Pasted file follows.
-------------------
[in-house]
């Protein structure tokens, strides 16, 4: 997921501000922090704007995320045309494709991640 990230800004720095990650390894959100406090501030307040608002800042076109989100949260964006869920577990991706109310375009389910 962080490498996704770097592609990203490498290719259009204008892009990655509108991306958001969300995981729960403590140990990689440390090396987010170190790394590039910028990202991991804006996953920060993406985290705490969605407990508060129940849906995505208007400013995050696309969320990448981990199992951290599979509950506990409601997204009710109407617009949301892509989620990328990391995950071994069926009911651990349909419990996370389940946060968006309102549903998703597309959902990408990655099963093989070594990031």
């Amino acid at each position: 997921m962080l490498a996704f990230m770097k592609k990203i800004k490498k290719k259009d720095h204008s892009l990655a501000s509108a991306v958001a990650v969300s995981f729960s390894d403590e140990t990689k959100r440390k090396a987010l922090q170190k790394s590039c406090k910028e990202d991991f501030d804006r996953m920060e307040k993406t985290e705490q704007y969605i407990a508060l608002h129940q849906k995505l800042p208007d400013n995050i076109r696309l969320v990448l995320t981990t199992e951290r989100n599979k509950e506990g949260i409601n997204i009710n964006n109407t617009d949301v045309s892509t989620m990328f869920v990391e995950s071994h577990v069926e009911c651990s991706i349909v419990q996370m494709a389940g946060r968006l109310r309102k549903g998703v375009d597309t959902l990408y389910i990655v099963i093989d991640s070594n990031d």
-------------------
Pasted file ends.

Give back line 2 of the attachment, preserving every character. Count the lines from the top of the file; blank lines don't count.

């Protein structure tokens, strides 16, 4: 997921501000922090704007995320045309494709991640 990230800004720095990650390894959100406090501030307040608002800042076109989100949260964006869920577990991706109310375009389910 962080490498996704770097592609990203490498290719259009204008892009990655509108991306958001969300995981729960403590140990990689440390090396987010170190790394590039910028990202991991804006996953920060993406985290705490969605407990508060129940849906995505208007400013995050696309969320990448981990199992951290599979509950506990409601997204009710109407617009949301892509989620990328990391995950071994069926009911651990349909419990996370389940946060968006309102549903998703597309959902990408990655099963093989070594990031």